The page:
IT Heroes – Part1

 IT Heroes – Problem or Lifesaver?

Sometimes your best people  – you IT Heroes – can be your biggest problem!

I am talking about those amazing IT support staff who can fix anything – the people the customers adore.  There seems to be nothing they cannot do, and the business knows it.  Everybody knows that if they ring ‘Bob’ directly, their issue will be sorted out instantly – no logging calls and waiting for responses while more important IT issues are fixed first.

These are your IT Superheroes, and they love racing in and saving the day – who wouldn’t?  It gives you a great feeling when everyone tells you how amazing you are!  Unfortunately, your superheroes keep themselves in this position by being the only ones who know how to fix things.  They keep their knowledge to themselves, making it impossible for anyone else to do what they do.

In some cases, they do this because they think it gives them job security.  ‘If no-one else can do what I do, then I cannot be replaced.’  However, the thing they forget is the fact that if they cannot be replaced, then they also cannot be promoted.

When an organization has a hero culture, they are constantly firefighting, and there are likely to be multiple single points of failure within their IT teams.

It is very easy for managers to turn a blind eye to the hero issue.  After all the business loves the hero, and normally they are doing an exceptional job.  They go out of the way to keep the customers happy and will go above and beyond the call of duty – starting early, skipping lunch, staying late…all to keep things running.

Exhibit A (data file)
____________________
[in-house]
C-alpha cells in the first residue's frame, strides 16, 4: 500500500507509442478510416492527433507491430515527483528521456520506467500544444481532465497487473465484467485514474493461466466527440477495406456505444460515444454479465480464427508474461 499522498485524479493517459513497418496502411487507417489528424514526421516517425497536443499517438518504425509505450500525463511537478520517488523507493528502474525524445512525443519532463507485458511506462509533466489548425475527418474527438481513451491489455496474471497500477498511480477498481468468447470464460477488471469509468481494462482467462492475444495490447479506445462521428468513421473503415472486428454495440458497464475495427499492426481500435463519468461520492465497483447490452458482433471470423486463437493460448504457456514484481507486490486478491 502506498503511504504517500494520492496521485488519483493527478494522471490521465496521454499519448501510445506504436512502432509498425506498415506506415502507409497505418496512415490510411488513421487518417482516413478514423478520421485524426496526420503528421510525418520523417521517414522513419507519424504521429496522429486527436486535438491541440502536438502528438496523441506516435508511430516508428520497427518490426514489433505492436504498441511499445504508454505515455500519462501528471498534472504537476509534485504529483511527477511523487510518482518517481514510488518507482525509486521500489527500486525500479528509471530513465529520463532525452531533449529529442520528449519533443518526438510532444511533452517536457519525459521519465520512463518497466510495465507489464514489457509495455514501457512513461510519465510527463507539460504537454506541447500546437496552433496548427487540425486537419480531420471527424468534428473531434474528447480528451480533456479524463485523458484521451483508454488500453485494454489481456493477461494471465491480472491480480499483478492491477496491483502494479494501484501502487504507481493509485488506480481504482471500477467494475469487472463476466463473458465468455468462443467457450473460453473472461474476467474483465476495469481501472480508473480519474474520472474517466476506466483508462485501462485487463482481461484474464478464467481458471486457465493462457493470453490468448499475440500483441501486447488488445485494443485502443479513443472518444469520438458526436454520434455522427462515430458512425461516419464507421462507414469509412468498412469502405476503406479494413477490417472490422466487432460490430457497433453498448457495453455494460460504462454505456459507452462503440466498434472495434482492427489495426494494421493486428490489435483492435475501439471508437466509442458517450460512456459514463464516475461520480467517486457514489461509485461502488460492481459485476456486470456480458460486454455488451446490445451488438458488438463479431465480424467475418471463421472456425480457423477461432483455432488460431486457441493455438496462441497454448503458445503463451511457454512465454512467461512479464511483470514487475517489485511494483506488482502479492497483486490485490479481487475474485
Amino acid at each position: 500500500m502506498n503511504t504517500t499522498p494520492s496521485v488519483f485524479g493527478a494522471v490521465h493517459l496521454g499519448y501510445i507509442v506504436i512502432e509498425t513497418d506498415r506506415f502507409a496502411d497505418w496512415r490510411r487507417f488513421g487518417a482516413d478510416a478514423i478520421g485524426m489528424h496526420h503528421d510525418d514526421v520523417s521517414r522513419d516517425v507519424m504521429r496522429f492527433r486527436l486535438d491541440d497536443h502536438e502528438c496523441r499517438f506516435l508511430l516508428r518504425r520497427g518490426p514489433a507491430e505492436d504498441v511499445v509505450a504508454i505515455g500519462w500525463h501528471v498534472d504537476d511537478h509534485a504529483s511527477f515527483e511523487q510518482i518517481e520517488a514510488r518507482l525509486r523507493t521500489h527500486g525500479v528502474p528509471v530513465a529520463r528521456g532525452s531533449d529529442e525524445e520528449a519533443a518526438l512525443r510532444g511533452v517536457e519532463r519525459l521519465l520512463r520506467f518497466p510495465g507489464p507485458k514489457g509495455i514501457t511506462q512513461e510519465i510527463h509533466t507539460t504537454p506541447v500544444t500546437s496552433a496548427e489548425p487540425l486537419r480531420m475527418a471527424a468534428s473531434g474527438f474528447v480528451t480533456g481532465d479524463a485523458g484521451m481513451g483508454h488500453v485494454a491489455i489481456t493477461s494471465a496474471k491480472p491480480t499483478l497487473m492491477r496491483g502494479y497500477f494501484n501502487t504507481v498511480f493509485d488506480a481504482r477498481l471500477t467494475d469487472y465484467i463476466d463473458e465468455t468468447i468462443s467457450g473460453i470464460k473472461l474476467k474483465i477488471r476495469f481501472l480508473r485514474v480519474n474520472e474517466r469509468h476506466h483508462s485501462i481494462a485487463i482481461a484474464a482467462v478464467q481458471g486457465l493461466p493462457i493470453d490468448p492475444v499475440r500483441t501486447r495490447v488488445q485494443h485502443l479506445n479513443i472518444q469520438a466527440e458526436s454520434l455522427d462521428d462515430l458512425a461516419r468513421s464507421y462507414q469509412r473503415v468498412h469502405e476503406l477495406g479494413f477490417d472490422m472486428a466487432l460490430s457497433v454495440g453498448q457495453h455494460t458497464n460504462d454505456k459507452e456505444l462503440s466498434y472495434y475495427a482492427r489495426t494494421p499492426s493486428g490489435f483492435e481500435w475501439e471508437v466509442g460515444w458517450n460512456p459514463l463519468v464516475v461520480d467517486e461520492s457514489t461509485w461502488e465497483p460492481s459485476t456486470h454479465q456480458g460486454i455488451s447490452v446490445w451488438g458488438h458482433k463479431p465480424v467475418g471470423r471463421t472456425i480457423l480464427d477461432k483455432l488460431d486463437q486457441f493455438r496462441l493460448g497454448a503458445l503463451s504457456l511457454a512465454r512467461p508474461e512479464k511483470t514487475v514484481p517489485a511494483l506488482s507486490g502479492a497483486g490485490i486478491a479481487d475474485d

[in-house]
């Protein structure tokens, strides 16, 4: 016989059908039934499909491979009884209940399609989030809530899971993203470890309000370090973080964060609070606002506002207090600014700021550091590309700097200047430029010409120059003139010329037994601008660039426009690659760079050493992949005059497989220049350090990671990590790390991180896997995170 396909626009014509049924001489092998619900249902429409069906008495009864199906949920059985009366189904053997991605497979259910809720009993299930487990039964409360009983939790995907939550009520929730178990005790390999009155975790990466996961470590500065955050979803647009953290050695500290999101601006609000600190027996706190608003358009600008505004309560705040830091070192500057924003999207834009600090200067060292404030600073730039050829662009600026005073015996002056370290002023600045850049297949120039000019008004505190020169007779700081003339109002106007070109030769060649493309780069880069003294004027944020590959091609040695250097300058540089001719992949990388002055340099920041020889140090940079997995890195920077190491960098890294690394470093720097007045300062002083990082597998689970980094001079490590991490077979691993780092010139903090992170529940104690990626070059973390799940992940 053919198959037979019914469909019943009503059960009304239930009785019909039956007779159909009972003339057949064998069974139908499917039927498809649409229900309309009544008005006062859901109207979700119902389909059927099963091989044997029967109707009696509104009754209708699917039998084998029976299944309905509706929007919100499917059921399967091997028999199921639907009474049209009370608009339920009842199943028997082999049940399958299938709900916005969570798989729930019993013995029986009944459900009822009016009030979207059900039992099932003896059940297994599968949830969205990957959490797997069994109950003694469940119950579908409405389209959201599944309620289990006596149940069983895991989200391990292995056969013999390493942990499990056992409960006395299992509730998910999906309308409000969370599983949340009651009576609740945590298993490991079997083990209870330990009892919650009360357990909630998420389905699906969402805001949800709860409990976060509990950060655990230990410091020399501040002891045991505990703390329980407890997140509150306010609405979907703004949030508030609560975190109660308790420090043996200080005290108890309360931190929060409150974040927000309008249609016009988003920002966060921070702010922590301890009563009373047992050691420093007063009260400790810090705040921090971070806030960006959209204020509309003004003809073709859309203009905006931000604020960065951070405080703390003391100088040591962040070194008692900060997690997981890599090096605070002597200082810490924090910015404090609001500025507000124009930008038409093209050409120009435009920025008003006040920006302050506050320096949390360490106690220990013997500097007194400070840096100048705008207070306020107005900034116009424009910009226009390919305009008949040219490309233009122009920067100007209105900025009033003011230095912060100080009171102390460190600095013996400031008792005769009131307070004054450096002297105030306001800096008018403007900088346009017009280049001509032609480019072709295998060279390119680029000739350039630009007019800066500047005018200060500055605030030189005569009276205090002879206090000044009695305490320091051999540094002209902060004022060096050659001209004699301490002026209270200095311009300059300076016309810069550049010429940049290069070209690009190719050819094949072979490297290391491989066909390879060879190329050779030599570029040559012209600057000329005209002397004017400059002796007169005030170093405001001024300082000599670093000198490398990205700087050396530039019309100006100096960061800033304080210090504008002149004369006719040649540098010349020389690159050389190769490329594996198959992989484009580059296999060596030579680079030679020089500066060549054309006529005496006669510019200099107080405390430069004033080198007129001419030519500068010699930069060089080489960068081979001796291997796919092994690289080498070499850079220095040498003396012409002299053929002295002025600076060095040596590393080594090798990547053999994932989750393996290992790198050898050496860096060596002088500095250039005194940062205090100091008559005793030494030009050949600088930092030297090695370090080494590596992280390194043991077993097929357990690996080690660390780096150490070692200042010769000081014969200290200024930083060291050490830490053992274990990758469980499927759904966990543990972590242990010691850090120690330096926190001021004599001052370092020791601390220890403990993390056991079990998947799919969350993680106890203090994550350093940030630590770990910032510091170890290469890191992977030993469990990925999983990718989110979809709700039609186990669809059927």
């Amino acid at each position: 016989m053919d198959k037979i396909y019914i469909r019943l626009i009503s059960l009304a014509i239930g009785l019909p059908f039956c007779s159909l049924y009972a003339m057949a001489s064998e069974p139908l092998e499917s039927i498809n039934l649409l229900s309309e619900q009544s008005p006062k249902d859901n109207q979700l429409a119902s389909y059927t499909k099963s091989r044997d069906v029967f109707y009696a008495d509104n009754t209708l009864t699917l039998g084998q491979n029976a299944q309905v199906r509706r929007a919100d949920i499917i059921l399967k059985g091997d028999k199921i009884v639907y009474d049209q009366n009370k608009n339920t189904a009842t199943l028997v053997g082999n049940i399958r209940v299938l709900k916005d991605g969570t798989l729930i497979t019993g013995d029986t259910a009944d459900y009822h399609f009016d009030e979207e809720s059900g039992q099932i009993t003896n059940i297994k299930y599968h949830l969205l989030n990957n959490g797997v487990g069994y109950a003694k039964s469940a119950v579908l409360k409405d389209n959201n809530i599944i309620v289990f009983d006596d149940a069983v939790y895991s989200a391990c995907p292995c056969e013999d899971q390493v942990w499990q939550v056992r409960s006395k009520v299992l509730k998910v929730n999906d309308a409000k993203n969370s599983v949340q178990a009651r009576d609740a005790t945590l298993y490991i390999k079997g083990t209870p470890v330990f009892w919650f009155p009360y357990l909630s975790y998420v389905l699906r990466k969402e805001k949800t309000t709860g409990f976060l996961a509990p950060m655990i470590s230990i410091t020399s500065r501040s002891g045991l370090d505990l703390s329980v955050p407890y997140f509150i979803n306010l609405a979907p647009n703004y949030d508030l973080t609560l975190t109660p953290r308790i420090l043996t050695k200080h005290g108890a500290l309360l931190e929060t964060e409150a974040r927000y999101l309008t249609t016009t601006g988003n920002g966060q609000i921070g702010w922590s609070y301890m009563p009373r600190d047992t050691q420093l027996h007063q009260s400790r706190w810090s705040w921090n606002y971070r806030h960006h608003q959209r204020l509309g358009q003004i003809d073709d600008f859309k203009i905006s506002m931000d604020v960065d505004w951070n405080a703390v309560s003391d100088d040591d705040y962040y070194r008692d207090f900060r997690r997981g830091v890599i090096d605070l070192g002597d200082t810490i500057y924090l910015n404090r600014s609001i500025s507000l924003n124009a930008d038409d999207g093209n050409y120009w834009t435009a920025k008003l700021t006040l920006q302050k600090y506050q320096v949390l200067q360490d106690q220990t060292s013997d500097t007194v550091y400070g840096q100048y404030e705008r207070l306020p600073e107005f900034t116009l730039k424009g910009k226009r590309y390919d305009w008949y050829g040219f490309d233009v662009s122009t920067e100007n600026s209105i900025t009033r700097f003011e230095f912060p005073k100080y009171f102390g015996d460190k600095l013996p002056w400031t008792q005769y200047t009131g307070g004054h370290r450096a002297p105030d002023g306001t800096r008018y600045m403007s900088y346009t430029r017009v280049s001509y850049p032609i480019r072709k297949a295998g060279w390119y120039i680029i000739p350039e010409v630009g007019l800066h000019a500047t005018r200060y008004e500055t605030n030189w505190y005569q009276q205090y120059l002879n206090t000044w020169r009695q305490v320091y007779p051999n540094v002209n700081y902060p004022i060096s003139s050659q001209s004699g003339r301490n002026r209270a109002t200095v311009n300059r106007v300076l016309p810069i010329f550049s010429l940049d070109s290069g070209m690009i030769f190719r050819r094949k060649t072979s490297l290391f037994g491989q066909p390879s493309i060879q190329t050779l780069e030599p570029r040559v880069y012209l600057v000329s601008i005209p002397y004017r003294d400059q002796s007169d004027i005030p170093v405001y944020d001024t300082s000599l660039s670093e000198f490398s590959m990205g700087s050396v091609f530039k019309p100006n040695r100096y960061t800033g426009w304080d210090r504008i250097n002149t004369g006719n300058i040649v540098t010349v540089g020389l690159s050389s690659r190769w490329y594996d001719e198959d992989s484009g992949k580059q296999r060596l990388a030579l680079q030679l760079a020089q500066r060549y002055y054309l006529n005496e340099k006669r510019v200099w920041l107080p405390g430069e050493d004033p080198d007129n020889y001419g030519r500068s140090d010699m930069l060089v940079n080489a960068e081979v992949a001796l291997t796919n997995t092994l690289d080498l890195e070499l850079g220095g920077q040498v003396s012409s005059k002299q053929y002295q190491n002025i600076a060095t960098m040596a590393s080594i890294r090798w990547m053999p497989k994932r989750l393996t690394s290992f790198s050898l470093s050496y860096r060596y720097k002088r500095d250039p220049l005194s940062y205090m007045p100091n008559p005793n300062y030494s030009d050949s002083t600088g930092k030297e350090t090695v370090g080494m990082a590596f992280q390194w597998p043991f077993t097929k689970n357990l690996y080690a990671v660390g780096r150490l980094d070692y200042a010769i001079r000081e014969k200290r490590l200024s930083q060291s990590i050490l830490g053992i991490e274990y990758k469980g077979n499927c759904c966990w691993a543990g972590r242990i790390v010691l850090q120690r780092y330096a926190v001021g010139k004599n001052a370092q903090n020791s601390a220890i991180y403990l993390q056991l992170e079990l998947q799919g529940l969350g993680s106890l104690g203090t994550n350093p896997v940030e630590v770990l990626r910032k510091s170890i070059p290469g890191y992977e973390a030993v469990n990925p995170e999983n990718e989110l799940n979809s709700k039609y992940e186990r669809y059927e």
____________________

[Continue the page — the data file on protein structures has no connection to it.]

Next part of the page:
So, if everyone likes the heroes and they are doing such a good job, then why am I telling you that they are a problem?

What happens if they win the lottery, get sick, have an accident or get headhunted by another company?  All of their knowledge walks out the door with them and you start again with someone new and they begin at the beginning and learn how to fix all the little things that can go wrong in your IT environment.  If you didn’t learn from your first superhero experience, the chances are the new person will turn into a hero themselves and perpetuate the problem.

The cost to the business when one of your heroes leaves can be huge, both in monetary terms and in frustration and time wasted for the remaining IT team members.  You will take a long time to get your team back up to speed and to support the business the way they have become accustomed to in the past.  Your customer satisfaction ratings will tumble, and you face real risks of catastrophic IT failures that you do not know how to fix quickly and efficiently.

Scary!  However, it doesn’t have to be that way.  Read the next article in this series to see what you can do to resolve your superhero problem.


• Posted by Cecile Hurley on Feb 04, 2016
• Filed under Articles
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